Policing efforts to thwart crime typically rely on criminal infraction reports, which implicitly manifest a complex relationship between crime, policing and society. As a result, crime prediction and predictive policing have stirred controversy, with the latest artificial intelligence-based algorithms producing limited insight into the social system of crime. Here we show that, while predictive models may enhance state power through criminal surveillance, they also enable surveillance of the state by tracing systemic biases in crime enforcement. We introduce a stochastic inference algorithm that forecasts crime by learning spatio-temporal dependencies from event reports, with a mean area under the receiver operating characteristic curve of ~90% in Chicago for crimes predicted per week within ~1,000 ft. Such predictions enable us to study perturbations of crime patterns that suggest that the response to increased crime is biased by neighbourhood socio-economic status, draining policy resources from socio-economically disadvantaged areas, as demonstrated in eight major US cities.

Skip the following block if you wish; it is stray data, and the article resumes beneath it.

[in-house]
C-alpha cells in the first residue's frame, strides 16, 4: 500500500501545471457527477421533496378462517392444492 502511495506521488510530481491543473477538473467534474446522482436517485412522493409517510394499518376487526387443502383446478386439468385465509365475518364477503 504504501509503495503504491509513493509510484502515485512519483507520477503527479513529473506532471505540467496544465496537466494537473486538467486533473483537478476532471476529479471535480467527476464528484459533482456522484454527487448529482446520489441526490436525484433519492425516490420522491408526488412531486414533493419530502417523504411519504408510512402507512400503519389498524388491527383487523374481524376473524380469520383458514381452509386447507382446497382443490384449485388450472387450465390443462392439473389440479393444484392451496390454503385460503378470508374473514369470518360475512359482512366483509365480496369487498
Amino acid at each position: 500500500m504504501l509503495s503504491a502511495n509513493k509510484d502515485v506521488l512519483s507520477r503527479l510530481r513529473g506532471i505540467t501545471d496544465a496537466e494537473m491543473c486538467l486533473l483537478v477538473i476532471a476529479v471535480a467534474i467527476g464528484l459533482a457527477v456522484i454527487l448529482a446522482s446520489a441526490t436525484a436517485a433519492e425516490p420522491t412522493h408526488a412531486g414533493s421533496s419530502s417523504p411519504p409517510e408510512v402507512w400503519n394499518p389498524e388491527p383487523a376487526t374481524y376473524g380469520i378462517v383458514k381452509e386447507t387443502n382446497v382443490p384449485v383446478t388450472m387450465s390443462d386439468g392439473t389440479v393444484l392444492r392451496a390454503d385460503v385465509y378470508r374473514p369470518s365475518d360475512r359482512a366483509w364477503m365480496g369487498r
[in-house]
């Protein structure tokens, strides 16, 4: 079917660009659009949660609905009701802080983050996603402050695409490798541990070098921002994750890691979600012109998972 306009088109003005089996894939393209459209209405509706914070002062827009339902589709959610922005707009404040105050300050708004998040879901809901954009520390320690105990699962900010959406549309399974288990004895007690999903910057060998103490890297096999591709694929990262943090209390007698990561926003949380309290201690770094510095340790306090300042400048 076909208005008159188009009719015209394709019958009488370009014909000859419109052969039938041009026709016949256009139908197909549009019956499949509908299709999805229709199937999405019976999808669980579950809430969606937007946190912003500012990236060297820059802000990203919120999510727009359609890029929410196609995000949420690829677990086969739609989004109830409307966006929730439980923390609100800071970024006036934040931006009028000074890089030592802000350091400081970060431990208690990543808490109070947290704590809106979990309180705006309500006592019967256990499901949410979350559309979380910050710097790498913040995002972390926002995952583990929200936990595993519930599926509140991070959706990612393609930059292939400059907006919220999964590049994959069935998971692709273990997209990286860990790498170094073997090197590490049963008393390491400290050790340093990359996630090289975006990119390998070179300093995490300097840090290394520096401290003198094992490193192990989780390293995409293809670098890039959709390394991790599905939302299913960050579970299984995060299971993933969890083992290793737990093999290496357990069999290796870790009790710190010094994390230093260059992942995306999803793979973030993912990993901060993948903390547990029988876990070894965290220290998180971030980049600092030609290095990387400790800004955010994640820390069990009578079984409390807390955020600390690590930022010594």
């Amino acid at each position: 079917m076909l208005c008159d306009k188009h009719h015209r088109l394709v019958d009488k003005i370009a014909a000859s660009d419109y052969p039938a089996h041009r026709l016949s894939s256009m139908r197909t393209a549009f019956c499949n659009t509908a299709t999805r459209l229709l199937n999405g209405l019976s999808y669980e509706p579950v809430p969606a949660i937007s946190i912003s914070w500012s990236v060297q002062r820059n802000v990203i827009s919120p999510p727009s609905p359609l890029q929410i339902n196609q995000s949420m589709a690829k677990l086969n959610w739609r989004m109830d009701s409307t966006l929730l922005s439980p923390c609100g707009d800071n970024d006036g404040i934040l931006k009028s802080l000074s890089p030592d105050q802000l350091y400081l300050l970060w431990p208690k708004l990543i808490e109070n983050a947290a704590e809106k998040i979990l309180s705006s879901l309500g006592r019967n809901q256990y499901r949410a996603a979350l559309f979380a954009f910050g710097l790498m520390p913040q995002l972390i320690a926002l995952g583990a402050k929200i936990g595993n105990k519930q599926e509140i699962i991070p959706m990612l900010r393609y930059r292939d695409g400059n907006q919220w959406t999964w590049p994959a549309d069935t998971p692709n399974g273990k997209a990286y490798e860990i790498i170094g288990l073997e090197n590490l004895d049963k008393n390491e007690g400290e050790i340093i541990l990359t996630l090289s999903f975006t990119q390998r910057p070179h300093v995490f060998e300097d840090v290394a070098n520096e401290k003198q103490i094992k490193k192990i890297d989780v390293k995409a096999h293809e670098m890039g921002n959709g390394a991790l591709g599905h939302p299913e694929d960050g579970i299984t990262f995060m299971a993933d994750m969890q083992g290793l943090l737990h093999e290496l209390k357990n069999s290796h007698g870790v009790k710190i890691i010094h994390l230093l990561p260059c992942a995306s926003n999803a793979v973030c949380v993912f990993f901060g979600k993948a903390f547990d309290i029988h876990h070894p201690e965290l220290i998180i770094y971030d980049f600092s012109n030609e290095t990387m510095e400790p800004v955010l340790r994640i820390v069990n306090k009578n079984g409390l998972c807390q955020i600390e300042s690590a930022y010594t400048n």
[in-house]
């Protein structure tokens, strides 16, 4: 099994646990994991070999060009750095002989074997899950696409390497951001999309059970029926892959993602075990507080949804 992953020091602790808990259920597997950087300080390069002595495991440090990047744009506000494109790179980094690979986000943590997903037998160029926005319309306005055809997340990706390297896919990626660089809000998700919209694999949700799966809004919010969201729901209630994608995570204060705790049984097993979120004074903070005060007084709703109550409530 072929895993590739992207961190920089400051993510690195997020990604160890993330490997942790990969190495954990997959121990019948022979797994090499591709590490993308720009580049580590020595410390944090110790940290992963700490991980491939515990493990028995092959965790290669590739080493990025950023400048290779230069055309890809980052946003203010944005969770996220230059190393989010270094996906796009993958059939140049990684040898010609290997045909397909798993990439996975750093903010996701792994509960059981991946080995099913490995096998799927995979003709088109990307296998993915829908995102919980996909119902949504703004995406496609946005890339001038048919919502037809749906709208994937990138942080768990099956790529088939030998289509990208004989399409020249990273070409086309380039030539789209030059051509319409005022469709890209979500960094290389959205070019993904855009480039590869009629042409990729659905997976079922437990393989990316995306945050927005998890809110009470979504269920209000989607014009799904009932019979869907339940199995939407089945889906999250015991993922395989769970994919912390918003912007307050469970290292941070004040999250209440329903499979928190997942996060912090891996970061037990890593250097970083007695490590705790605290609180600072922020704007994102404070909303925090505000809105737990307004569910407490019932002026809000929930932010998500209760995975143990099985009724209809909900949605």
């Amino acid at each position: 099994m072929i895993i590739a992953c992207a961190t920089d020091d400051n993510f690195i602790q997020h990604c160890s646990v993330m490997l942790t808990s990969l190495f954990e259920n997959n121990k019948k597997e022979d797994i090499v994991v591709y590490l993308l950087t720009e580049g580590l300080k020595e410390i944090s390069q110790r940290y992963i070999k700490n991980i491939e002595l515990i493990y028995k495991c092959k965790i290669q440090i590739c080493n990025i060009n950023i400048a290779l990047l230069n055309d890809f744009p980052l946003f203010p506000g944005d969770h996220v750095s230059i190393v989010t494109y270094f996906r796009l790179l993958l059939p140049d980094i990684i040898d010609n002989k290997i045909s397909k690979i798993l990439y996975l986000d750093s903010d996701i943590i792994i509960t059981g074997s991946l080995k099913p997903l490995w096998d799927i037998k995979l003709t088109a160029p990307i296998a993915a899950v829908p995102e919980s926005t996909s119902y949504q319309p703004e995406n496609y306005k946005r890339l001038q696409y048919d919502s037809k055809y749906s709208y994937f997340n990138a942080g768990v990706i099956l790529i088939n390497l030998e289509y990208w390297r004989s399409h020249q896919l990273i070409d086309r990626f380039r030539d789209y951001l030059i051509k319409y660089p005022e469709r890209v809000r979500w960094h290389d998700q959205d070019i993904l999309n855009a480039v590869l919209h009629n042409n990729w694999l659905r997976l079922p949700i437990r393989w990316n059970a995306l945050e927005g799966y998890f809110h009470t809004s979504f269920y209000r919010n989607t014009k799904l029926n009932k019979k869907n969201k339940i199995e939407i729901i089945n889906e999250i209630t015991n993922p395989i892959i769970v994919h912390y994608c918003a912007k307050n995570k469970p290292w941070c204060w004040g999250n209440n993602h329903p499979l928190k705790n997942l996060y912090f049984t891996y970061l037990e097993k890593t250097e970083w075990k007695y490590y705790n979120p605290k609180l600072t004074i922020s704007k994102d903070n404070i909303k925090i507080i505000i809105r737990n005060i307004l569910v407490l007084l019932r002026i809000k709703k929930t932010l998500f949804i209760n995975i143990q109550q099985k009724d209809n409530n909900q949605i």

This is a preview of subscription content, access via your institution
Access Nature and 54 other Nature Portfolio journals
Get Nature+, our best-value online-access subscription
$29.99 / 30 days
cancel any time
Subscribe to this journal
Receive 12 digital issues and online access to articles
$119.00 per year
only $9.92 per issue
Rent or buy this article
Prices vary by article type
Prices may be subject to local taxes which are calculated during checkout